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1answer
456 views

What does “only half kidding” mean in this context?

Almost immediately, she was lost in the labyrinth of works for sale: Takashi Murakami’s lurid blond plastic milkmaids with long legs and erect nipples; the words “any messages?” spelled out in neon ...
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2answers
58 views

Commit a crime/ commit murder

Why is crime proceeded by a, while murder is not? 1) Commit murder/rape/suicide/adultery On the other hand 2) commit a robbery/a crime/an offense Why do robbery, crime, and ...
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232 views

Is 'have difficulties' correct?

But it is far enough away that early explorers had difficulty/difficulties finding it. What should I choose completing the exam task? Are both plural and singular correct?
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1answer
31 views

The first or second conditional after “predict”?

What's the difference in meaning? Some scientists predict that if everyone in the world lived like an American, our fossil fuel supply would last for just fifteen more years. Or: Some ...
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0answers
50 views

collocation: learn information?

I was once told that "learn information" is not natural English. However, I see the following: Vygotsky scaffolding and the related concept of the zone of proximal development are teaching methods ...
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1answer
32 views

Which noun collocates with “leave”? [closed]

I leave no ....... in my life for anyone coming to me by accident. I prefer to spend time with a small group of my close friends. a. care b. thought c. diary d. room
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2answers
2k views

To HOST/HOLD/ORGANIZE an event [closed]

Governments host an event every year for a potential profit increase. Or Governments hold an event every year for a potential profit increase. Or Governments organize an event every year for a ...
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2answers
71 views

Is “Do I open the door” grammatically incorrect?

I used to work with an English guy and whenever I had to ask something for permission I'd go like Do I put this away? Do I delete this from the system? Do I go home now? He told me that this ...
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2answers
61 views

“Currency” correct phrase: Currencies of rich countries are stronger/higher

Which is the correct way of saying that rich countries have higher/currency than developing nations? It goes something like this: Usually, Currencies of wealthy countries are stronger than less ...
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2answers
1k views

Is “unanimous consensus” correct phrase?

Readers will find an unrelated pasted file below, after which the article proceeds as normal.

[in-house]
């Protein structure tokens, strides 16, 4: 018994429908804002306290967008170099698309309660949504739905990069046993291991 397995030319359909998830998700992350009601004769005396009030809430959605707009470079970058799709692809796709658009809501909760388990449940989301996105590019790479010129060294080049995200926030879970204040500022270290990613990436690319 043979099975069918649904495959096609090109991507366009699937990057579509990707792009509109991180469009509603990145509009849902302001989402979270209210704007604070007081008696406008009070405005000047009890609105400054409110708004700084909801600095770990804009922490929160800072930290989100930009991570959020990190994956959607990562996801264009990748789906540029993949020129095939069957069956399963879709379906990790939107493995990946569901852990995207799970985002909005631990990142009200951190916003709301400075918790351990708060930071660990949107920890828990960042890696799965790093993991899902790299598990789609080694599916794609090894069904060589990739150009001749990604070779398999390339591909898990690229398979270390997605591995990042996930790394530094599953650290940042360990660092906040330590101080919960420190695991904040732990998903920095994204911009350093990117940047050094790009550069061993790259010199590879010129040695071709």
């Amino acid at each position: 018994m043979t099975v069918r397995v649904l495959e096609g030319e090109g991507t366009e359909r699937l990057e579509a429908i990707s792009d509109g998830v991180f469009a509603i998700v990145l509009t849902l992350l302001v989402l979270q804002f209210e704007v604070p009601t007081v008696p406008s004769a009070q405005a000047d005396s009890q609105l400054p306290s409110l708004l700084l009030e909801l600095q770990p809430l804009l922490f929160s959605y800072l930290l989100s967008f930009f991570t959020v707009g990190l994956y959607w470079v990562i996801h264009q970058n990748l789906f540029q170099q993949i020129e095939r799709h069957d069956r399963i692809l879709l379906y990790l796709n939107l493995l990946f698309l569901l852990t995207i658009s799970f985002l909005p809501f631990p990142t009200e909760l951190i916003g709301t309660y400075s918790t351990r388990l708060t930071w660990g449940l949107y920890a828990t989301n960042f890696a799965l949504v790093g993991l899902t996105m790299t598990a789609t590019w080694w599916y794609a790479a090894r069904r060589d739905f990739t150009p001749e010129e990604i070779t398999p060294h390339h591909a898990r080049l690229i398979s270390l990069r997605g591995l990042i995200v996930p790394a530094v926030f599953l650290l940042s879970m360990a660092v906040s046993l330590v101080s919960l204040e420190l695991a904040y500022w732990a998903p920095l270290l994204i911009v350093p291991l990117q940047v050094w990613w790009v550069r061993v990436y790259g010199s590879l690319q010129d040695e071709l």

Is it OK to say: We can't reach a unanimous consensus on the issue. Does unanimous consensus make sense? I know from the dictionary that unanimous collocates with agreement but I didn't find ...
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2answers
62 views

Is it grammatically correct to use the verb 'have' when talking about one's/smb's birthday?

I have come across the following sentence in Activate Level A2 coursebook by Carolyn Barraclough, Elaine Boyd, Suzanne Gaynor, Megan Roderick, Mary Stephens: I would recommend the Art Museum - ...
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2answers
52 views

Which word is more preferable in the word-combination 'a pilates instructor/trainer/coach'?

a pilates instructor a pilates trainer a pilates coach I wonder which of the words above fits best and why? I have studied the meanings of the three synonyms above, each one of them mentions ...
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2answers
157 views

Serve time/serve their time/serve their sentence in prison

How do you describe colloquially and grammatically a prisoner who is currently in prison. a prisoner who serves time in prison a prisoner who serves their time in prison a prisoner who ...
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2answers
459 views

difference in verb collocation with exam

I have read three verb collocations with exam but cannot find the difference in meaning. sit an exam/test, do an exam/test, and take an exam/test I would like to know the difference in ...
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1answer
31 views

Staging an intervention(collocation)

I came across this collocation just a few minutes ago, then as I was looking up to it online, I can't find the meaning of it. Only intervention or staging, which means not as a combined words. ...
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1answer
155 views

Is it grammatically correct and natural to say 'This dress IS amazing on you'?

I know we can say "This dress looks amazing on you." but can we also say "This dress is amazing on you"? I have always come across the verb 'to look' in reference to clothes. I wonder whether one can ...